Eddie Jones, who coached the Wallabies to the 2003 World Cup Final and won gold at the 2007 World Cup with South Africa, has warned that the Experimental Law Variations (ELVs) are turning the game of Rugby Union into a hybrid of rival code Rugby League.
Writing in his column in the Brisbane-based The Courier Mail at the weekend, Eddie Jones warned that the ELVs could make the game “too generic” — robbing it of the distinctive characteristics that has made Union such a popular sport around the world.
While Union, as a code, continues to grow around the globe, League is restricted to a few areas — mainly Australia and the North of England, with no other countries having major competitive leagues.
“One of the best games of last year’s World Cup was the Fiji-South Africa quarterfinal in Marseilles,” Jones said in his column in The Courier Mail.
“We had the brilliant broken field rugby of Fiji competing with the structure and power of the Springboks.
“It produced seven tries.
“Both teams had successful World Cups because they played what I call ‘culturally sympathetic rugby’ — rugby suited to the country’s culture and the natural instincts of the players.
“The laws of the game in 2007 allowed teams to play in many different styles and be successful if you were good enough.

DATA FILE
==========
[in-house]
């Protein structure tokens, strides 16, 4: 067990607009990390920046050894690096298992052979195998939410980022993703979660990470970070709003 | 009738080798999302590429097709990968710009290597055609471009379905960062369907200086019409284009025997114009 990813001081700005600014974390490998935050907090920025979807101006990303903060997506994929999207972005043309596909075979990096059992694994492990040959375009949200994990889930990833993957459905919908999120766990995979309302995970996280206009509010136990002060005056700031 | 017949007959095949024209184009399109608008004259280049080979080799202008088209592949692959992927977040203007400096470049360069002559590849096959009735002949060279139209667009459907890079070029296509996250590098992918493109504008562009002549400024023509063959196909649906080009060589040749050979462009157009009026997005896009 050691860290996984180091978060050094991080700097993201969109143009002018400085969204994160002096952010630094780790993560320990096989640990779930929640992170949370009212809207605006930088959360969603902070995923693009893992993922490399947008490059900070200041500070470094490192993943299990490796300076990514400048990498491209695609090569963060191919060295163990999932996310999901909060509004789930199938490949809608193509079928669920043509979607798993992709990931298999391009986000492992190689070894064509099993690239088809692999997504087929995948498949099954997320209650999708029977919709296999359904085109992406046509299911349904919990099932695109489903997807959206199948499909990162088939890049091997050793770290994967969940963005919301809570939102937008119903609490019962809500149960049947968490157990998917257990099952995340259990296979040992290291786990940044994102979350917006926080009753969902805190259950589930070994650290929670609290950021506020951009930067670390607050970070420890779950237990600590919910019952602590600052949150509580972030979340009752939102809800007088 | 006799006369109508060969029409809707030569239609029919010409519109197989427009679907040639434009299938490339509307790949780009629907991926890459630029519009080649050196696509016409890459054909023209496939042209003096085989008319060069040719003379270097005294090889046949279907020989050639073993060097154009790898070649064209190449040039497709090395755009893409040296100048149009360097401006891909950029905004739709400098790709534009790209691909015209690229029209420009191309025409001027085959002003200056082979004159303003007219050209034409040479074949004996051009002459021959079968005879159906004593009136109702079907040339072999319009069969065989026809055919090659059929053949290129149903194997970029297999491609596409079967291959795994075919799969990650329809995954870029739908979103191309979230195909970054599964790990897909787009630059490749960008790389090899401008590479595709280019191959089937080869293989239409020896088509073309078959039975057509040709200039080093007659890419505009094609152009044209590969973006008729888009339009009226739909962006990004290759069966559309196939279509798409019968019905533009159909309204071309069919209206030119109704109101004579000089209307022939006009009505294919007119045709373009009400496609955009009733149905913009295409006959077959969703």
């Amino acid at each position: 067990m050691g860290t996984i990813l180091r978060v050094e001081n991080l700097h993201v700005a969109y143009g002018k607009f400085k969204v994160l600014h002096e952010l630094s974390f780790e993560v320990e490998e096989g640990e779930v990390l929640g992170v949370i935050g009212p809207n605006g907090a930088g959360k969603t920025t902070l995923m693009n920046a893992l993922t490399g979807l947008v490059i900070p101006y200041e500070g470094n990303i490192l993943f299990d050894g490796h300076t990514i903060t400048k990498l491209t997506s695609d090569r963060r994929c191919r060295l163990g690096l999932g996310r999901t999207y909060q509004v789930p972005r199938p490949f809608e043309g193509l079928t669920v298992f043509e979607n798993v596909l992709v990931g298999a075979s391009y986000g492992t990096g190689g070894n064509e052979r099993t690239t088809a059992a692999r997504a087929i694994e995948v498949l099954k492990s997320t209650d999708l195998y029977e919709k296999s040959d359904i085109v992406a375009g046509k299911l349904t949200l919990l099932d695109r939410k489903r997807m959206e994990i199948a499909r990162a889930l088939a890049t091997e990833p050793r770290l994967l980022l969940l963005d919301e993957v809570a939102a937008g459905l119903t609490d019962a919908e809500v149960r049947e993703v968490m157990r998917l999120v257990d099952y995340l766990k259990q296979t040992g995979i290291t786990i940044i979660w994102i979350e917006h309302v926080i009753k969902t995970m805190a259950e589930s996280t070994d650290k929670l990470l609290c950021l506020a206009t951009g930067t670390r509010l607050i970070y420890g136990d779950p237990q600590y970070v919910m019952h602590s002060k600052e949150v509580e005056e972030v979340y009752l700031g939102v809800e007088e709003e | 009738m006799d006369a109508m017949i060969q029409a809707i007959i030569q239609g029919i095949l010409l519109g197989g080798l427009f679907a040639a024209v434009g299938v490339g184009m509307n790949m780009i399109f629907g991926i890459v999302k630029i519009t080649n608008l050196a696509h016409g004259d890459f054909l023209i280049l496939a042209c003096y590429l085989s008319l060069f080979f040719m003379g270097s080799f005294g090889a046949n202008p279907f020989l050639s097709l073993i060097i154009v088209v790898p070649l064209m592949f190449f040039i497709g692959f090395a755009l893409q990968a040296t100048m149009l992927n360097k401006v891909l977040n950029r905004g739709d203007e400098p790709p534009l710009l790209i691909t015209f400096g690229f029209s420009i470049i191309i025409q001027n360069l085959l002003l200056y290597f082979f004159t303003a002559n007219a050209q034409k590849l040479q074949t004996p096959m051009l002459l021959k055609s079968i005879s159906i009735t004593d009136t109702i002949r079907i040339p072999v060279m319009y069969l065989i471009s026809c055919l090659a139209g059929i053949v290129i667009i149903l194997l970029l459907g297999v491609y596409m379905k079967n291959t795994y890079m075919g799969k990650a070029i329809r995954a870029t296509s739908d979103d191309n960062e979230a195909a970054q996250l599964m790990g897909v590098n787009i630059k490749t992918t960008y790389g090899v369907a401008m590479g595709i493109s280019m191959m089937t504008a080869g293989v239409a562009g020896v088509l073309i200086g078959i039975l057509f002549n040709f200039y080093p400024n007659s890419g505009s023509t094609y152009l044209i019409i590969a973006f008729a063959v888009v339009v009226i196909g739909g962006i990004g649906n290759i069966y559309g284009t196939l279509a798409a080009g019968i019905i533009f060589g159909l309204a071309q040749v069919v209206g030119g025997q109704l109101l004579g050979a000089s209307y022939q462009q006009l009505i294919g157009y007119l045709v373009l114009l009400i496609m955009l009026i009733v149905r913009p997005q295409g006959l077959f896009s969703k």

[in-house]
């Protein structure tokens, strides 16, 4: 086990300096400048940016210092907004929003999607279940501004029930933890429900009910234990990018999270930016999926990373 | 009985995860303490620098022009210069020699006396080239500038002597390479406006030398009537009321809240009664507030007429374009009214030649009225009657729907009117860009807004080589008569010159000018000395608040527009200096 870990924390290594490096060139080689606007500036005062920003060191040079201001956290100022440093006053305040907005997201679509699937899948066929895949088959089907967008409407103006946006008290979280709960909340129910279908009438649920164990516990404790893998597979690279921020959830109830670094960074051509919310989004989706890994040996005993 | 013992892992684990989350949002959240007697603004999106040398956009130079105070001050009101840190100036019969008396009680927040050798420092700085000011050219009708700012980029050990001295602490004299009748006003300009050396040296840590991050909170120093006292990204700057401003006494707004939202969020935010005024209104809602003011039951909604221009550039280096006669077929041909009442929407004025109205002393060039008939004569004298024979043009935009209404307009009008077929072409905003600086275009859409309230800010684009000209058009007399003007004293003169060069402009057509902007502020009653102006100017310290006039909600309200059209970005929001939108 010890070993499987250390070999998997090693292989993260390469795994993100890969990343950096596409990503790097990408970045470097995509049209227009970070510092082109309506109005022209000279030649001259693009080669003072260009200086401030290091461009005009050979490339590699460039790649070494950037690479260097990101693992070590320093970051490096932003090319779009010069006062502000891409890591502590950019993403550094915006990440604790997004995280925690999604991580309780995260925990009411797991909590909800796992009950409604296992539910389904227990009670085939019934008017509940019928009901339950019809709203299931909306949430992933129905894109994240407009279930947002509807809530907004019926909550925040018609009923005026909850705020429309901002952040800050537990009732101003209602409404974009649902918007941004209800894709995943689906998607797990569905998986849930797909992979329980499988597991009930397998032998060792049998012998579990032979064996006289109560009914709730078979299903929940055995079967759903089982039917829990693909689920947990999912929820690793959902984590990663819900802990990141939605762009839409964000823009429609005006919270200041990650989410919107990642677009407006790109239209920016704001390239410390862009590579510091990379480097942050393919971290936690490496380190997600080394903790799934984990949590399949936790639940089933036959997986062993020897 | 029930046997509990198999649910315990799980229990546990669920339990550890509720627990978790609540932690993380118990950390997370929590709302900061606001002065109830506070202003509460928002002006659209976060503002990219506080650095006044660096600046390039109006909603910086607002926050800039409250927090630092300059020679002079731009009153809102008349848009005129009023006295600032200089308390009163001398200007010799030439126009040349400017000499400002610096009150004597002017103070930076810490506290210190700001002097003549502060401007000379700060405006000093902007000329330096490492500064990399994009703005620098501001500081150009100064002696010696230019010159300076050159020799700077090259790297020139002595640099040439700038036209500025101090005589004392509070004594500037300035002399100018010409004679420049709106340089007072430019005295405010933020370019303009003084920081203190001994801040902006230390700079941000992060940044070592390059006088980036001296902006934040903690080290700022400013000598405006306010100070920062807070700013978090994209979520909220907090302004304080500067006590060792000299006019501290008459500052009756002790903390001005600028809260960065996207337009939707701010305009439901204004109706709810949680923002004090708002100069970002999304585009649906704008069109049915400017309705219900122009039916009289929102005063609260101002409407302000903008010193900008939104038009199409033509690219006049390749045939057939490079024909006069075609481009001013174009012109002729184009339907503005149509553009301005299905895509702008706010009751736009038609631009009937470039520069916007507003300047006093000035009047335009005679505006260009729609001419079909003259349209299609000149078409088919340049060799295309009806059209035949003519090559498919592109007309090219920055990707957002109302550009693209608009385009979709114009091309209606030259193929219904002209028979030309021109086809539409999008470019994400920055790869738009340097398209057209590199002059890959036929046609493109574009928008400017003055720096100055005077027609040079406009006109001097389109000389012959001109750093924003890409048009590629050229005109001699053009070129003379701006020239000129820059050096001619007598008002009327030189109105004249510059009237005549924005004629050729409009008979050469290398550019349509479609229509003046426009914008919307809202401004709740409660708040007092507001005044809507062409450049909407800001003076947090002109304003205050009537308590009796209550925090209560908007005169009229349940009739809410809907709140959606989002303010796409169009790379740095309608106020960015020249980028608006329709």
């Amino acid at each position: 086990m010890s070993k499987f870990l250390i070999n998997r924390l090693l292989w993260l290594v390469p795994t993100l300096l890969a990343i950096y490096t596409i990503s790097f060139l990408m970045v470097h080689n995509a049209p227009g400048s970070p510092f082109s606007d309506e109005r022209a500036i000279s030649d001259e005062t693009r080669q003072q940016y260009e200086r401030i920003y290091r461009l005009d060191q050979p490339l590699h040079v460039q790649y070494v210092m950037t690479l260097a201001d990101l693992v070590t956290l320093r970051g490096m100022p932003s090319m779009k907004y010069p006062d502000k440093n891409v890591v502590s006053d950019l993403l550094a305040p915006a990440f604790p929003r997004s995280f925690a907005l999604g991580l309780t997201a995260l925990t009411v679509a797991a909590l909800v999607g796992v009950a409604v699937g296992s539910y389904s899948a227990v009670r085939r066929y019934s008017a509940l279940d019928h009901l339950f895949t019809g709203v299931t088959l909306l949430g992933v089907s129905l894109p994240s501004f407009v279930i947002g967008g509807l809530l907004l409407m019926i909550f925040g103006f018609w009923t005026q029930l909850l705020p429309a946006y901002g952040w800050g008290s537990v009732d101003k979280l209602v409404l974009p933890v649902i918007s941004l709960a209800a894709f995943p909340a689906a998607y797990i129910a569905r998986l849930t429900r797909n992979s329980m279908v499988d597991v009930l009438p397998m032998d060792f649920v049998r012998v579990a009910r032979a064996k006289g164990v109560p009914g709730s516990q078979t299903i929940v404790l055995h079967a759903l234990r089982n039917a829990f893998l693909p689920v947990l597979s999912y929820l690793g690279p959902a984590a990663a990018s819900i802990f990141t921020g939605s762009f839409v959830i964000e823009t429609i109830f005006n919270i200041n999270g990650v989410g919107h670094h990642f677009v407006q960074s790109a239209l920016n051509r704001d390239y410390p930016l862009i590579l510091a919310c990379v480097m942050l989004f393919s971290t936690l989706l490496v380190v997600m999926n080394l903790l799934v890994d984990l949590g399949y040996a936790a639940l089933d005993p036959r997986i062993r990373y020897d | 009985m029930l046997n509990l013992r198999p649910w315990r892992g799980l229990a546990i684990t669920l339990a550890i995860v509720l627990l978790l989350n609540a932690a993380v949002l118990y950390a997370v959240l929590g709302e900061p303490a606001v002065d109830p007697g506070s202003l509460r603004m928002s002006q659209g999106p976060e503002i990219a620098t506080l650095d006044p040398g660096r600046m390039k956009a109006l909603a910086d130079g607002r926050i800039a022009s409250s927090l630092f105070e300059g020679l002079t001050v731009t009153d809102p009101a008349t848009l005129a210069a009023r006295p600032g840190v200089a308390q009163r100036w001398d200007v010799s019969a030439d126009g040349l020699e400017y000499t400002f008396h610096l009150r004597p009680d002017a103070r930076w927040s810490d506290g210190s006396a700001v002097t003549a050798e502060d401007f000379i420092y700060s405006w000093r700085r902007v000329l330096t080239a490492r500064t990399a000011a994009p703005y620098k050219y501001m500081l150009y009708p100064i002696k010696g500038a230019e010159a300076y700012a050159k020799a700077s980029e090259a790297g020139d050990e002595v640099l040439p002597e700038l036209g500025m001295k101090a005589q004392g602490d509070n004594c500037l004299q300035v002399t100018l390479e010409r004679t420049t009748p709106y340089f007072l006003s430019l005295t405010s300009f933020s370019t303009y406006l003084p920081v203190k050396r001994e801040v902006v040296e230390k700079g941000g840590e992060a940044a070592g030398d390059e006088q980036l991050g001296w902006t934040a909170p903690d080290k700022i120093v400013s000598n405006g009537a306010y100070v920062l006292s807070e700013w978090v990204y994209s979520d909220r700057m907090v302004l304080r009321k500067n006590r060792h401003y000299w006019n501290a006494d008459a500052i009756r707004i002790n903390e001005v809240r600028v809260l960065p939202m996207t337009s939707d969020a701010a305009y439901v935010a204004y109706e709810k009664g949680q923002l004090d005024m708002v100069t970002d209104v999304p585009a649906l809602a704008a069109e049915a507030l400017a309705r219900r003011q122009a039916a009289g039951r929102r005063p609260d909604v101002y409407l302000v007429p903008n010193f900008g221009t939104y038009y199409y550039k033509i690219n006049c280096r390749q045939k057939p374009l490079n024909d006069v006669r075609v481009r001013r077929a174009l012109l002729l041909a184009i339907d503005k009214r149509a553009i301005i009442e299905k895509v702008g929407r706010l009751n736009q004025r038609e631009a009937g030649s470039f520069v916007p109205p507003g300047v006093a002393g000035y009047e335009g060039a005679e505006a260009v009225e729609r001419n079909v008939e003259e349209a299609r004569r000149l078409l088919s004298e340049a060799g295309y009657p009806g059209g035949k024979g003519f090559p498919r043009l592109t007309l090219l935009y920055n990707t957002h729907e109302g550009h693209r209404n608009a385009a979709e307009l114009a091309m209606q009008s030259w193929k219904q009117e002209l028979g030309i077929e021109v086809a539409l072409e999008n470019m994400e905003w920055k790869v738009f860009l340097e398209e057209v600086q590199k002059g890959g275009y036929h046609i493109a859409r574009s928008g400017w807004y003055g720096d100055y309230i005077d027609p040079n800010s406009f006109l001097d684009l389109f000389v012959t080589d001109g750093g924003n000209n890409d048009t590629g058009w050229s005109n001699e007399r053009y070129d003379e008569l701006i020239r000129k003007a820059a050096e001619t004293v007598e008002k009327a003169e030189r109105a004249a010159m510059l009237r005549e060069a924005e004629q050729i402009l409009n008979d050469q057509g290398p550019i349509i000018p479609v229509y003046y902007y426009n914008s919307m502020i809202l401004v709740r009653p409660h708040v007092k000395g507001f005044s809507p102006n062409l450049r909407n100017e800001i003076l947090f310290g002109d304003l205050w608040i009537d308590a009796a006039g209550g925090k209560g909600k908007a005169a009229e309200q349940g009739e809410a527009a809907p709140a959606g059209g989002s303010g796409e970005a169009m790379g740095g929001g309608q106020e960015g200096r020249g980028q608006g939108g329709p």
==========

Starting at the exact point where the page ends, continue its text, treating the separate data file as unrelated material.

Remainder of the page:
“This brings me to the experimental law variations (ELVs). My major concern is still that it will make the game too generic.
“Football codes like AFL, Rugby League and soccer have a small number of laws that allow plenty of ball movement for the spectacle.
“Rugby League, for instance, took the contest out of the scrum and stopped raking the ball at the play-the-ball where Wally Lewis once stole key possessions. “Stripping the ball has been eliminated.
“This has made League a faster-moving game but has also made it predictable. “You now win by field position and completing sets. By simplifying the laws of Rugby (Union) we run the same risk.
“Take the World Cup. England beat Australia by taking the game at the scrum and breakdown. Argentina beat France through kick-chase expertise. France upset New Zealand by dominating the ruck and the ‘Boks beat England in the Final by controlling the line-outs.
“At first view, the ELVs have elevated the importance of unstructured attack and some games seem an endless stream of free kicks. This favours sides with powerful, instinctive athletes, which is why the Blues and Crusaders are looking unbeatable in Super 14 right now.
“Furthermore, the ELVs encourage sides to cheat. The Waratahs look happy to give away a free kick on engagement on the opposition’s scrum ball to negate the potential gains for the attacking team exploiting a defence standing five metres back from the scrum.”
SW Note: Thanks to Bryce for this articleTweet